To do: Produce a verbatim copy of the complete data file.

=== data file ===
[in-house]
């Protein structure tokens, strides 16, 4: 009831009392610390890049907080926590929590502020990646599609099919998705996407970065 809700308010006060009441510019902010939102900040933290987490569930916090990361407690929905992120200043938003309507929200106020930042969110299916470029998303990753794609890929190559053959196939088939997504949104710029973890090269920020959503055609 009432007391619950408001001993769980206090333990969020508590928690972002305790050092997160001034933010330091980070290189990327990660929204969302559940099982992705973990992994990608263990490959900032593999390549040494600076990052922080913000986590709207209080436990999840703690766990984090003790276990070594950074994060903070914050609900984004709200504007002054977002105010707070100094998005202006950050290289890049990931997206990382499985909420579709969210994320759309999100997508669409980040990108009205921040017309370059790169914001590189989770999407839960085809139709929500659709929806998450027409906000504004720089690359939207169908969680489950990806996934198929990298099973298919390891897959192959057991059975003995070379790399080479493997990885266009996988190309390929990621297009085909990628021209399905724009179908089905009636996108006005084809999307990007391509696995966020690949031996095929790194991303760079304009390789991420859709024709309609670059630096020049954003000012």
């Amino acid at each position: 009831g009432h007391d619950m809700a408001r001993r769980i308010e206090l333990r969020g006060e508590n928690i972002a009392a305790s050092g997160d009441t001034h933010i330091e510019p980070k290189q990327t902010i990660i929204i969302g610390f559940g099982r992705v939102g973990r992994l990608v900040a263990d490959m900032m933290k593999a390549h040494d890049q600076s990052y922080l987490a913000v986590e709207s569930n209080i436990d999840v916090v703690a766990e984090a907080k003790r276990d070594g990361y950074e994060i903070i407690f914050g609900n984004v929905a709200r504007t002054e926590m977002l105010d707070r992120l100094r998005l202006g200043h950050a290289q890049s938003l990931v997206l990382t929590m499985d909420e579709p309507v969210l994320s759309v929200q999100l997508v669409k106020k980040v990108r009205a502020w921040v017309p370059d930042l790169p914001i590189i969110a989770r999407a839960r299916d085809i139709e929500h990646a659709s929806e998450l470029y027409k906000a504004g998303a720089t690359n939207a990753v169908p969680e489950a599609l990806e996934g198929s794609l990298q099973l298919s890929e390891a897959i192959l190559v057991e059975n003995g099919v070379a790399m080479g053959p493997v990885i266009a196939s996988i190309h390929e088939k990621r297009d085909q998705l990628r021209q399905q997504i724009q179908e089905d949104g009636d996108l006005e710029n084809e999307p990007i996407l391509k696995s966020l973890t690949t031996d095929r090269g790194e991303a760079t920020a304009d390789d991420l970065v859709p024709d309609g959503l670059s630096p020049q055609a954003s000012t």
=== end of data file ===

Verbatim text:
[in-house]
């Protein structure tokens, strides 16, 4: 009831009392610390890049907080926590929590502020990646599609099919998705996407970065 809700308010006060009441510019902010939102900040933290987490569930916090990361407690929905992120200043938003309507929200106020930042969110299916470029998303990753794609890929190559053959196939088939997504949104710029973890090269920020959503055609 009432007391619950408001001993769980206090333990969020508590928690972002305790050092997160001034933010330091980070290189990327990660929204969302559940099982992705973990992994990608263990490959900032593999390549040494600076990052922080913000986590709207209080436990999840703690766990984090003790276990070594950074994060903070914050609900984004709200504007002054977002105010707070100094998005202006950050290289890049990931997206990382499985909420579709969210994320759309999100997508669409980040990108009205921040017309370059790169914001590189989770999407839960085809139709929500659709929806998450027409906000504004720089690359939207169908969680489950990806996934198929990298099973298919390891897959192959057991059975003995070379790399080479493997990885266009996988190309390929990621297009085909990628021209399905724009179908089905009636996108006005084809999307990007391509696995966020690949031996095929790194991303760079304009390789991420859709024709309609670059630096020049954003000012």
């Amino acid at each position: 009831g009432h007391d619950m809700a408001r001993r769980i308010e206090l333990r969020g006060e508590n928690i972002a009392a305790s050092g997160d009441t001034h933010i330091e510019p980070k290189q990327t902010i990660i929204i969302g610390f559940g099982r992705v939102g973990r992994l990608v900040a263990d490959m900032m933290k593999a390549h040494d890049q600076s990052y922080l987490a913000v986590e709207s569930n209080i436990d999840v916090v703690a766990e984090a907080k003790r276990d070594g990361y950074e994060i903070i407690f914050g609900n984004v929905a709200r504007t002054e926590m977002l105010d707070r992120l100094r998005l202006g200043h950050a290289q890049s938003l990931v997206l990382t929590m499985d909420e579709p309507v969210l994320s759309v929200q999100l997508v669409k106020k980040v990108r009205a502020w921040v017309p370059d930042l790169p914001i590189i969110a989770r999407a839960r299916d085809i139709e929500h990646a659709s929806e998450l470029y027409k906000a504004g998303a720089t690359n939207a990753v169908p969680e489950a599609l990806e996934g198929s794609l990298q099973l298919s890929e390891a897959i192959l190559v057991e059975n003995g099919v070379a790399m080479g053959p493997v990885i266009a196939s996988i190309h390929e088939k990621r297009d085909q998705l990628r021209q399905q997504i724009q179908e089905d949104g009636d996108l006005e710029n084809e999307p990007i996407l391509k696995s966020l973890t690949t031996d095929r090269g790194e991303a760079t920020a304009d390789d991420l970065v859709p024709d309609g959503l670059s630096p020049q055609a954003s000012t």